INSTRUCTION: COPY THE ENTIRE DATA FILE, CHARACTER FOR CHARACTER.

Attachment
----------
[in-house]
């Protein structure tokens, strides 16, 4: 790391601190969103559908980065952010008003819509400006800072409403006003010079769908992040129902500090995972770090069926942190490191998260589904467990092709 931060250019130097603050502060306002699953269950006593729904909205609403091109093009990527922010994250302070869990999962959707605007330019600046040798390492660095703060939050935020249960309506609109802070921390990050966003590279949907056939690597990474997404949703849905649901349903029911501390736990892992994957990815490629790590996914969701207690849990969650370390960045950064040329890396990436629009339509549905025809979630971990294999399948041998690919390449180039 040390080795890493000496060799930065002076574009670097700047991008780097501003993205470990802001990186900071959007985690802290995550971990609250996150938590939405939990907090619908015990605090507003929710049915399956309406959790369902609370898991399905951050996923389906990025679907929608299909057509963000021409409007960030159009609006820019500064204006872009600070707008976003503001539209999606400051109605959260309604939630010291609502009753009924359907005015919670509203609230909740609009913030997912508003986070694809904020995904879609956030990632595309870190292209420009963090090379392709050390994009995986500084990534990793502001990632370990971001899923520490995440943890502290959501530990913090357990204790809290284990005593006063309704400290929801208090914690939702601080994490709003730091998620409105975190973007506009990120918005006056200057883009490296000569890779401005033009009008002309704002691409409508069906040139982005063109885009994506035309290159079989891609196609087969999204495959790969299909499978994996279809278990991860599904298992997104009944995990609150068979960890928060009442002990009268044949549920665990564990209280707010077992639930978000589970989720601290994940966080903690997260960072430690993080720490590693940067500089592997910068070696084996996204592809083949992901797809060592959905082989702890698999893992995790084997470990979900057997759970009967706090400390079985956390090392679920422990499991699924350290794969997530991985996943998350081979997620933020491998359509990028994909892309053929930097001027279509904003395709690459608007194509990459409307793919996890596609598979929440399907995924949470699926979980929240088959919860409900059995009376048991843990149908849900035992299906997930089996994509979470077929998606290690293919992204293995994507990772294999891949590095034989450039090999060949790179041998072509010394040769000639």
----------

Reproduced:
[in-house]
């Protein structure tokens, strides 16, 4: 790391601190969103559908980065952010008003819509400006800072409403006003010079769908992040129902500090995972770090069926942190490191998260589904467990092709 931060250019130097603050502060306002699953269950006593729904909205609403091109093009990527922010994250302070869990999962959707605007330019600046040798390492660095703060939050935020249960309506609109802070921390990050966003590279949907056939690597990474997404949703849905649901349903029911501390736990892992994957990815490629790590996914969701207690849990969650370390960045950064040329890396990436629009339509549905025809979630971990294999399948041998690919390449180039 040390080795890493000496060799930065002076574009670097700047991008780097501003993205470990802001990186900071959007985690802290995550971990609250996150938590939405939990907090619908015990605090507003929710049915399956309406959790369902609370898991399905951050996923389906990025679907929608299909057509963000021409409007960030159009609006820019500064204006872009600070707008976003503001539209999606400051109605959260309604939630010291609502009753009924359907005015919670509203609230909740609009913030997912508003986070694809904020995904879609956030990632595309870190292209420009963090090379392709050390994009995986500084990534990793502001990632370990971001899923520490995440943890502290959501530990913090357990204790809290284990005593006063309704400290929801208090914690939702601080994490709003730091998620409105975190973007506009990120918005006056200057883009490296000569890779401005033009009008002309704002691409409508069906040139982005063109885009994506035309290159079989891609196609087969999204495959790969299909499978994996279809278990991860599904298992997104009944995990609150068979960890928060009442002990009268044949549920665990564990209280707010077992639930978000589970989720601290994940966080903690997260960072430690993080720490590693940067500089592997910068070696084996996204592809083949992901797809060592959905082989702890698999893992995790084997470990979900057997759970009967706090400390079985956390090392679920422990499991699924350290794969997530991985996943998350081979997620933020491998359509990028994909892309053929930097001027279509904003395709690459608007194509990459409307793919996890596609598979929440399907995924949470699926979980929240088959919860409900059995009376048991843990149908849900035992299906997930089996994509979470077929998606290690293919992204293995994507990772294999891949590095034989450039090999060949790179041998072509010394040769000639």